0.4 mg/hr and 0.8 mg/hr have shown continued effectiveness for 10 to 12 hours daily for at least 1 month (the longest period studied) of intermittent administration. Although the minimum nitrate-free interval has not been defined, data show that a nitrate-free interval of 10 to 12 hours is sufficient (see CLINICAL PHARMACOLOGY). Thus, an appropriate dosing schedule for nitroglycerin patches would include a daily patch-on period of 12 to 14 hours and a daily patch-off period of 10 to 12 hours.

    Although some well-controlled clinical trials using exercise tolerance testing have shown maintenance of effectiveness when patches are worn continuously, the large majority of such controlled trials have shown the development of tolerance (i.e., complete loss of effect) within the first 24 hours after therapy was initiated. Dose adjustment, even to levels much higher than generally used, did not restore efficacy.


    Nitroglycerin Transdermal System 0.2 mg/hr is a translucent, square patch with rounded corners imprinted with “nitroglycerin” and “0.2 mg/hr”, affixed to a translucent, peelable liner and is supplied in a foil-lined pouch.

    Nitroglycerin Transdermal System 0.4 mg/hr is a translucent, square patch with rounded corners imprinted with “nitroglycerin” and “0.4 mg/hr”, affixed to a translucent, peelable liner and is supplied in a foil-lined pouch.

    Nitroglycerin Transdermal Systems are available as follows:

    Rated Release
    In Vivo
    Package Size
    0.2 mg/hr20.8 mg10 cm2Unit Dose 30
    (NDC 62175-123-01)
    Institutional Package 30
    NDC 62175-123-31)
    Institutional Package 100
    (NDC 62175-123-11)
    0.4 mg/hr37.4 mg18 cm2Unit Dose 30
    (NDC 62175-124-01)
    Institutional Package 30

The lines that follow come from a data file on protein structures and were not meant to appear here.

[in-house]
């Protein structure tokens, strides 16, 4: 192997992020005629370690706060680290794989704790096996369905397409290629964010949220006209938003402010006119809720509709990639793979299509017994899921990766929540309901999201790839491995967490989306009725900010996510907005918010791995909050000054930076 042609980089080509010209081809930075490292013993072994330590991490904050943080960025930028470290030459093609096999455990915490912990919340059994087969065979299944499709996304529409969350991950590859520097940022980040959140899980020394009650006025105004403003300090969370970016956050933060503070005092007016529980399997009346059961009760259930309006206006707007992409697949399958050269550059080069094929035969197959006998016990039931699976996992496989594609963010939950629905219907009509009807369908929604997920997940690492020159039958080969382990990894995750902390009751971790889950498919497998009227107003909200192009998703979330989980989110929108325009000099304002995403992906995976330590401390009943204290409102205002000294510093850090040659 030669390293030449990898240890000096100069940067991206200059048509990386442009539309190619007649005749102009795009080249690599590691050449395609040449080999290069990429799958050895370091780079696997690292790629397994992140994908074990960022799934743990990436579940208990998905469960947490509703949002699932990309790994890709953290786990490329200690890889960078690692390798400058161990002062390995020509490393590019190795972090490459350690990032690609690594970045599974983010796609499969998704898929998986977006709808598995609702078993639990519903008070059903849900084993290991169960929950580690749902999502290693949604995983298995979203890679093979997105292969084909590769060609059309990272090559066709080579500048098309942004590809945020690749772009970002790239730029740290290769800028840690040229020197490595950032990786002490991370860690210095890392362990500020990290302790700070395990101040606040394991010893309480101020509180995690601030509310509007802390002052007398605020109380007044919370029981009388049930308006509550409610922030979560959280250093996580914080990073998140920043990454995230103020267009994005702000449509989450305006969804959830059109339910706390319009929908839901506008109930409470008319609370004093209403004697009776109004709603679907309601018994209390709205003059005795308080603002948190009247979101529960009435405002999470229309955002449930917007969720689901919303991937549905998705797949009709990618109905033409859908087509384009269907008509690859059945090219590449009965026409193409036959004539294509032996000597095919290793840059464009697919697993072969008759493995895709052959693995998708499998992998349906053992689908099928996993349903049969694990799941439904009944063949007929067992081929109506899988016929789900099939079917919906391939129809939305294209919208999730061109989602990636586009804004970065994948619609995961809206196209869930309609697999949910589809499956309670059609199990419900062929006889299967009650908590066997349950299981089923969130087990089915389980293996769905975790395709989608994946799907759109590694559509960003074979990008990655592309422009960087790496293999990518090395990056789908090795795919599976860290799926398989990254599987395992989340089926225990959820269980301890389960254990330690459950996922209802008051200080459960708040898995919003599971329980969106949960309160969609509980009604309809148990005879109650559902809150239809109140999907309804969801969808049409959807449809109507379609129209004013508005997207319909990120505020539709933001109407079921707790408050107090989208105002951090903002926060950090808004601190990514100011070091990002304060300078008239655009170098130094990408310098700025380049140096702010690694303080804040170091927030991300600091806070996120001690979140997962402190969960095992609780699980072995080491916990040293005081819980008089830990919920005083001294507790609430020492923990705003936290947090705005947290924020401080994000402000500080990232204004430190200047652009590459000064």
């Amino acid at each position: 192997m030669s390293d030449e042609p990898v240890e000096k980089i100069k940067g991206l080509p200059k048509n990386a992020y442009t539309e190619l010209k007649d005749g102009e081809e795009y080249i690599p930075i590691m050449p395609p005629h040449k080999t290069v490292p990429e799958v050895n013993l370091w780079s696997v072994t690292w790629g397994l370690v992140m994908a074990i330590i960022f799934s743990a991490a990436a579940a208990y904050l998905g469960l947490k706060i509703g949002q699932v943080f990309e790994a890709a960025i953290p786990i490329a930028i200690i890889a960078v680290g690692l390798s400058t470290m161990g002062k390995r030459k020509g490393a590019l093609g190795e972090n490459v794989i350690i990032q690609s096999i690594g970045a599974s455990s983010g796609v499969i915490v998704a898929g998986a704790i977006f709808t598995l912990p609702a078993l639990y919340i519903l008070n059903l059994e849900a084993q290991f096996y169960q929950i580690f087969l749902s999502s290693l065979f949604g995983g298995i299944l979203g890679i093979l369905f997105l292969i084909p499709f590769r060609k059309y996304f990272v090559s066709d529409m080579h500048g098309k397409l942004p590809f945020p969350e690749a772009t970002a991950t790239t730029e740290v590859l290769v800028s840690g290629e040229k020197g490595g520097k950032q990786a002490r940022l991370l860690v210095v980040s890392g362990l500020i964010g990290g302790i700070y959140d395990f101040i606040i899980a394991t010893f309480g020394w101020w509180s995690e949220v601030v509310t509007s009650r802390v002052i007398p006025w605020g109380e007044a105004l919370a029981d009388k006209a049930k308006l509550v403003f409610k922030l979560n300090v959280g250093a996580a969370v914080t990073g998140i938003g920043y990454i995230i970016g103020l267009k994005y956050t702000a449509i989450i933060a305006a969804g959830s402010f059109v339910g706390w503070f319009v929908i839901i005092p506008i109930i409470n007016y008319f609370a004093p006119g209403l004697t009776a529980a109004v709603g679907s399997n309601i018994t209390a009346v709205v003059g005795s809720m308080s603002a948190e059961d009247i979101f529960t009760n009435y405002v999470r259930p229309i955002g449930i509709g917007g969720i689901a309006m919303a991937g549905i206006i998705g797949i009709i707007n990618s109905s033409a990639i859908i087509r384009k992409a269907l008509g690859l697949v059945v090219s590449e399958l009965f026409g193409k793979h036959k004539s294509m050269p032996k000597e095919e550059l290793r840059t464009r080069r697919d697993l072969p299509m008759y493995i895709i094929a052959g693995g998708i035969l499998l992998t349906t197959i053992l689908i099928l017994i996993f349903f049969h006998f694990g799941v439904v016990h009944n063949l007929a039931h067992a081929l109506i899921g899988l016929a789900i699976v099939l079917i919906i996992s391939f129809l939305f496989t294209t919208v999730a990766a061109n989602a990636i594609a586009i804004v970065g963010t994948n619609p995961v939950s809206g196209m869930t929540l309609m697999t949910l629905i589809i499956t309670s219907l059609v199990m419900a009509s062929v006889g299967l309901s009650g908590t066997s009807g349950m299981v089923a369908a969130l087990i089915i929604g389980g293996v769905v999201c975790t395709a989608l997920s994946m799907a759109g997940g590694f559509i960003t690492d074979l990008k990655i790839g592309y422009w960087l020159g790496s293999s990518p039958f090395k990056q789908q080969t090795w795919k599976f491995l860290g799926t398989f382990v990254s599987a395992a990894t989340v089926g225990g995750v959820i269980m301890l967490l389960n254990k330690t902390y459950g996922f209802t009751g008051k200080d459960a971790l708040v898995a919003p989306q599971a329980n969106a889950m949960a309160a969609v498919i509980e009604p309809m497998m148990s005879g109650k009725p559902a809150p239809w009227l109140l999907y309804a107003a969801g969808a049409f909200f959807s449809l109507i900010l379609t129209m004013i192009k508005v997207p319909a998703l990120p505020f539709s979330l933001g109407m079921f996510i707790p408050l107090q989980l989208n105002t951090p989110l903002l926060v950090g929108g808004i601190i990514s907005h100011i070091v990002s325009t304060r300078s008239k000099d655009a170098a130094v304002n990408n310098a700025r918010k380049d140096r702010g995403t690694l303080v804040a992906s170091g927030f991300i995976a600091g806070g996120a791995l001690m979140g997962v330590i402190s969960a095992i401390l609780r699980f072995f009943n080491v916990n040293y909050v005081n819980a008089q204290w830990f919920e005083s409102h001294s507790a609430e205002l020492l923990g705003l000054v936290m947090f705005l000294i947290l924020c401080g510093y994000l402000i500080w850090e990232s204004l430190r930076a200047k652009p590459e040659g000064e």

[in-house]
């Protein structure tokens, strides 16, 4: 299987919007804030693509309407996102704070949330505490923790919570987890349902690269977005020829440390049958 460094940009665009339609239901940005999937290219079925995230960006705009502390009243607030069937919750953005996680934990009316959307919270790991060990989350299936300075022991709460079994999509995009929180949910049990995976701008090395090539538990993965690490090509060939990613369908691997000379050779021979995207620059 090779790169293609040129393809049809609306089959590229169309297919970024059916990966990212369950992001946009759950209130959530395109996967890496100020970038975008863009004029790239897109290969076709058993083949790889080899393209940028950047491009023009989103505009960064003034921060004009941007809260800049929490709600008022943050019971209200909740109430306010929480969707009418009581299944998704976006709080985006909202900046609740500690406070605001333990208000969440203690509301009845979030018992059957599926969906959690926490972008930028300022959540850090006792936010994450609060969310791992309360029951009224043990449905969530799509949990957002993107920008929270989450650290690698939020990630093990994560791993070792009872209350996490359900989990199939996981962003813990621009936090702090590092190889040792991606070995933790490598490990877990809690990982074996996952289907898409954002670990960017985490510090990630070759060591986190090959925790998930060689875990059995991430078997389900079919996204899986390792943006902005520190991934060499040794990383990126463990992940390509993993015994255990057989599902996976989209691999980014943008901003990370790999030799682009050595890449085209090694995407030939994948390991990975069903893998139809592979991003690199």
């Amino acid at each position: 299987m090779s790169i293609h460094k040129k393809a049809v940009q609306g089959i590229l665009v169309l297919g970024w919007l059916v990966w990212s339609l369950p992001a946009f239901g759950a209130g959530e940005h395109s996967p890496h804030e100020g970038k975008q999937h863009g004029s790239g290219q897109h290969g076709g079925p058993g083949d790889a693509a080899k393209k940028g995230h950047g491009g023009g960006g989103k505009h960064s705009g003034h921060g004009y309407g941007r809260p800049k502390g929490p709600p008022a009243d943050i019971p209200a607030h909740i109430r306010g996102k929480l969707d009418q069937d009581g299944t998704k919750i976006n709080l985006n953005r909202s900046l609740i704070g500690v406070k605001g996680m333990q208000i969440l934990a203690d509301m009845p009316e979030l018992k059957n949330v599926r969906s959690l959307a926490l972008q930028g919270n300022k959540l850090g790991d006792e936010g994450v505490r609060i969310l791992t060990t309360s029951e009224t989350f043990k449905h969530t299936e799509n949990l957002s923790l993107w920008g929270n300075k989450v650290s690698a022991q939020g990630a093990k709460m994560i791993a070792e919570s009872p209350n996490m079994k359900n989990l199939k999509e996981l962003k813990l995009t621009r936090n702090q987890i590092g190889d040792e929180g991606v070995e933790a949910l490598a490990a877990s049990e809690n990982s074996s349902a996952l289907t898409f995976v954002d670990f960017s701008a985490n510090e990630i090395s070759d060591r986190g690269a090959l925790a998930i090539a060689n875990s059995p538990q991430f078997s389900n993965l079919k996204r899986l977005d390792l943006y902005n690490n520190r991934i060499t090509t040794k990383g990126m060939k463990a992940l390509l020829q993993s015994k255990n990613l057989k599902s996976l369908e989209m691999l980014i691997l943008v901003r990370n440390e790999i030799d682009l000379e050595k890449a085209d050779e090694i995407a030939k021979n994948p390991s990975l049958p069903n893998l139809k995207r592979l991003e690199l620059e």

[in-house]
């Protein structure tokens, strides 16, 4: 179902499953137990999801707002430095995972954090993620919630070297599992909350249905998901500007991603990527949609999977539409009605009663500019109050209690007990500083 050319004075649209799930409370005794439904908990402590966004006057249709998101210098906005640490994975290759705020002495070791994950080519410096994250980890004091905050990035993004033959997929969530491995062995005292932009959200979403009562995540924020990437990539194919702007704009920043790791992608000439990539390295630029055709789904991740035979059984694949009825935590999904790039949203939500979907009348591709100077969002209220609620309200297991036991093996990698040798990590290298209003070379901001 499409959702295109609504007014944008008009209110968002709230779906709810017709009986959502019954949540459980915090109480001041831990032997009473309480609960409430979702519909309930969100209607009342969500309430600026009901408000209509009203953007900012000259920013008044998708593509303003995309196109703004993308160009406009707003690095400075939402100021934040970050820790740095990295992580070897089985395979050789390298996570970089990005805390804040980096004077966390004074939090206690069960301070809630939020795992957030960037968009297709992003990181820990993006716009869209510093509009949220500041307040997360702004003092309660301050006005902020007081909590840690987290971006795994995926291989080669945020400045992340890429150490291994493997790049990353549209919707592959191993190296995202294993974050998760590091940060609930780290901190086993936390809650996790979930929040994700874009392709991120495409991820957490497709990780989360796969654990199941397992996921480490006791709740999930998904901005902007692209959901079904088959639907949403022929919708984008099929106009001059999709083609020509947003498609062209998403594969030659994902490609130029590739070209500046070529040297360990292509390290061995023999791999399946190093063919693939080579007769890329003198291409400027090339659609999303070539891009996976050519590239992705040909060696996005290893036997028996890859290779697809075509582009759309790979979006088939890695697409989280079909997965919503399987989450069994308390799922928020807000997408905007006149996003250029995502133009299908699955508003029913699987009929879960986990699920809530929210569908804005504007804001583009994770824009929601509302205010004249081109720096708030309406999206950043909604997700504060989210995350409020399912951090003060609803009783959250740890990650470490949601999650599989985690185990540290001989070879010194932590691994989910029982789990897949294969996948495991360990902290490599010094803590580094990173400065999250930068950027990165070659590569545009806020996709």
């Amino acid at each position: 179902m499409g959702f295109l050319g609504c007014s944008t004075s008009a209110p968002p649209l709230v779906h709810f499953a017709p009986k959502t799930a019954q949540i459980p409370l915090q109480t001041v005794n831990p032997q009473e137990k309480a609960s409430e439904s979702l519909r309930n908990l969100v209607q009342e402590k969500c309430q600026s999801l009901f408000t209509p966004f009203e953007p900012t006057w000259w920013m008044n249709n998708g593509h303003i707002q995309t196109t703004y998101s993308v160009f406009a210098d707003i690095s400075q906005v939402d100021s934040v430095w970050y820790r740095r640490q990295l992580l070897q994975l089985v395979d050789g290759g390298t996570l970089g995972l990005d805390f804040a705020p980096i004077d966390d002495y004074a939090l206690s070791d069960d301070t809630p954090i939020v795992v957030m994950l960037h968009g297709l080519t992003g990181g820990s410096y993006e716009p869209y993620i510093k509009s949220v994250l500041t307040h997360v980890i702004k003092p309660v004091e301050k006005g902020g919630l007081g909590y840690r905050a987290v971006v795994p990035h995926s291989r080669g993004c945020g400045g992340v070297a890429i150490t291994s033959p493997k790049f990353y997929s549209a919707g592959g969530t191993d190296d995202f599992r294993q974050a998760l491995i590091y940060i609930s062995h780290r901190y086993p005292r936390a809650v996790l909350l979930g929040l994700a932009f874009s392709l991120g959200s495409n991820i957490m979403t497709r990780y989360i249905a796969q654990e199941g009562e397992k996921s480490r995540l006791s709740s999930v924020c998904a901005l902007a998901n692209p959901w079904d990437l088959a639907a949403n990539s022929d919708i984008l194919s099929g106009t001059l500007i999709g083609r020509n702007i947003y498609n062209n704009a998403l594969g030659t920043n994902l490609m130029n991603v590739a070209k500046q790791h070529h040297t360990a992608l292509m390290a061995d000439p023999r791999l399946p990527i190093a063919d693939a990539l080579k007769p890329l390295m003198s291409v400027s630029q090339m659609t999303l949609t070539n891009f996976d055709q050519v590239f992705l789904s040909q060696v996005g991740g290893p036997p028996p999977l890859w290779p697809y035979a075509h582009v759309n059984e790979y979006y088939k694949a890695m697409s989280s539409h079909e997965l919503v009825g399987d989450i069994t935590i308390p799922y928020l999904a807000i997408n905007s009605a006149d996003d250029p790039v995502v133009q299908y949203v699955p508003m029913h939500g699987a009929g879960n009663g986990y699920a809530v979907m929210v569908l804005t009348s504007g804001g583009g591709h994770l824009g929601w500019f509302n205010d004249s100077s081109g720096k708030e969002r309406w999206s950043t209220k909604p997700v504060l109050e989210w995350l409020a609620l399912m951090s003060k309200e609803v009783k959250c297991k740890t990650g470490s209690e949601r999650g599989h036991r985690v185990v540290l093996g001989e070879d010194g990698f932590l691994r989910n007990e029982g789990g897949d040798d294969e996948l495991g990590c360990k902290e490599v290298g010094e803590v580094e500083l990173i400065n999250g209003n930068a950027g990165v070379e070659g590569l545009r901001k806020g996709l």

(NDC 62175-124-31)
    Institutional Package 100
    (NDC 62175-124-11)

    Store at 20° to 25°C (68° to 77°F); excursions permitted between 15° to 30°C (59° to 86°F) [See USP Controlled Room Temperature]. Do not refrigerate.

    Manufactured for:
    Kremers Urban Pharmaceuticals Inc.
    Princeton, NJ 08540, USA
    By LTS Lohmann Therapie-Systeme AG
    Andernach, Federal Republic of Germany

    L2826D Rev. 2E 02/2011
    4013835 11/346 2393

  • Patient Information

    How to use the Nitroglycerin Transdermal System for the prevention of angina

    The Nitroglycerin Transdermal System is easy to use – it has a translucent plastic backing and a special adhesive that keeps the system firmly in place.

    Where to place the Nitroglycerin Transdermal System

    Select any area of skin on the body, EXCEPT the extremities below the knee or elbow. The chest is the preferred site. The area should be clean, dry, and hairless. If hair is likely to interfere with system adhesion or removal, it can be clipped but not shaved. Take care to avoid areas with cuts or irritations. Do NOT apply the system immediately after showering or bathing. It is best to wait until you are certain the skin is completely dry.